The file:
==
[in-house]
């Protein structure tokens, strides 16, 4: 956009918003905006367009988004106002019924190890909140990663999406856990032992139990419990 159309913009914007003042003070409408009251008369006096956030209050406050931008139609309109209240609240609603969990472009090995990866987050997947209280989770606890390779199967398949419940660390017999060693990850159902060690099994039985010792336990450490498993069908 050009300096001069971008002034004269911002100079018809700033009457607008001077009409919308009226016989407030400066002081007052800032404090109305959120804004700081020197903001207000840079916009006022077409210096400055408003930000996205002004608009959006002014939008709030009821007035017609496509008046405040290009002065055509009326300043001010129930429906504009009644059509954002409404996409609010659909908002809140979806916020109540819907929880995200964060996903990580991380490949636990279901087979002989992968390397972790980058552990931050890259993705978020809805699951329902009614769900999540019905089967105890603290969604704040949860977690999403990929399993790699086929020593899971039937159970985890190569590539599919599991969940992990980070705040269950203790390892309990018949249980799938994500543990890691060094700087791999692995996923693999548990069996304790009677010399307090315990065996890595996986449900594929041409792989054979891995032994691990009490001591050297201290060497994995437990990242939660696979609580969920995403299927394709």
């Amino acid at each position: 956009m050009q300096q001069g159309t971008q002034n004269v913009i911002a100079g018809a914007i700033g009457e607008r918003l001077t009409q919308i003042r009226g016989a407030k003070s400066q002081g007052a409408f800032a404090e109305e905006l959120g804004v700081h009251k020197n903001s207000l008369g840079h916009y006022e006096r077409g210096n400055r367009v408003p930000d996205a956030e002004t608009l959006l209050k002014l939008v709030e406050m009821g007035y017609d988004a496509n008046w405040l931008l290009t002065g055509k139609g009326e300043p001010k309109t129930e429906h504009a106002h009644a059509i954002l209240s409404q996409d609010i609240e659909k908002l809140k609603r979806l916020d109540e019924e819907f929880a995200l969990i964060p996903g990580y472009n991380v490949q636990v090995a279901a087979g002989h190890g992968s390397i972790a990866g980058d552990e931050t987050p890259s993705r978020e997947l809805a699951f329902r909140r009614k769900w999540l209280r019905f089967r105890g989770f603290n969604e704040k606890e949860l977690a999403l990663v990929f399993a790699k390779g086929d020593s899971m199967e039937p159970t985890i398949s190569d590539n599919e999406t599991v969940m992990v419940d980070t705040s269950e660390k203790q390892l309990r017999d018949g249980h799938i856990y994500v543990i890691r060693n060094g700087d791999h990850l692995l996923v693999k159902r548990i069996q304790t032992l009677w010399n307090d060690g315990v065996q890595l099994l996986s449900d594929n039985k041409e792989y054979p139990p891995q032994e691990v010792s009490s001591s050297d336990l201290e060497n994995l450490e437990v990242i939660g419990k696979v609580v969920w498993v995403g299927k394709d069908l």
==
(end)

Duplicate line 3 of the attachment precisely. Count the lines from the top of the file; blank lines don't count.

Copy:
């Amino acid at each position: 956009m050009q300096q001069g159309t971008q002034n004269v913009i911002a100079g018809a914007i700033g009457e607008r918003l001077t009409q919308i003042r009226g016989a407030k003070s400066q002081g007052a409408f800032a404090e109305e905006l959120g804004v700081h009251k020197n903001s207000l008369g840079h916009y006022e006096r077409g210096n400055r367009v408003p930000d996205a956030e002004t608009l959006l209050k002014l939008v709030e406050m009821g007035y017609d988004a496509n008046w405040l931008l290009t002065g055509k139609g009326e300043p001010k309109t129930e429906h504009a106002h009644a059509i954002l209240s409404q996409d609010i609240e659909k908002l809140k609603r979806l916020d109540e019924e819907f929880a995200l969990i964060p996903g990580y472009n991380v490949q636990v090995a279901a087979g002989h190890g992968s390397i972790a990866g980058d552990e931050t987050p890259s993705r978020e997947l809805a699951f329902r909140r009614k769900w999540l209280r019905f089967r105890g989770f603290n969604e704040k606890e949860l977690a999403l990663v990929f399993a790699k390779g086929d020593s899971m199967e039937p159970t985890i398949s190569d590539n599919e999406t599991v969940m992990v419940d980070t705040s269950e660390k203790q390892l309990r017999d018949g249980h799938i856990y994500v543990i890691r060693n060094g700087d791999h990850l692995l996923v693999k159902r548990i069996q304790t032992l009677w010399n307090d060690g315990v065996q890595l099994l996986s449900d594929n039985k041409e792989y054979p139990p891995q032994e691990v010792s009490s001591s050297d336990l201290e060497n994995l450490e437990v990242i939660g419990k696979v609580v969920w498993v995403g299927k394709d069908l």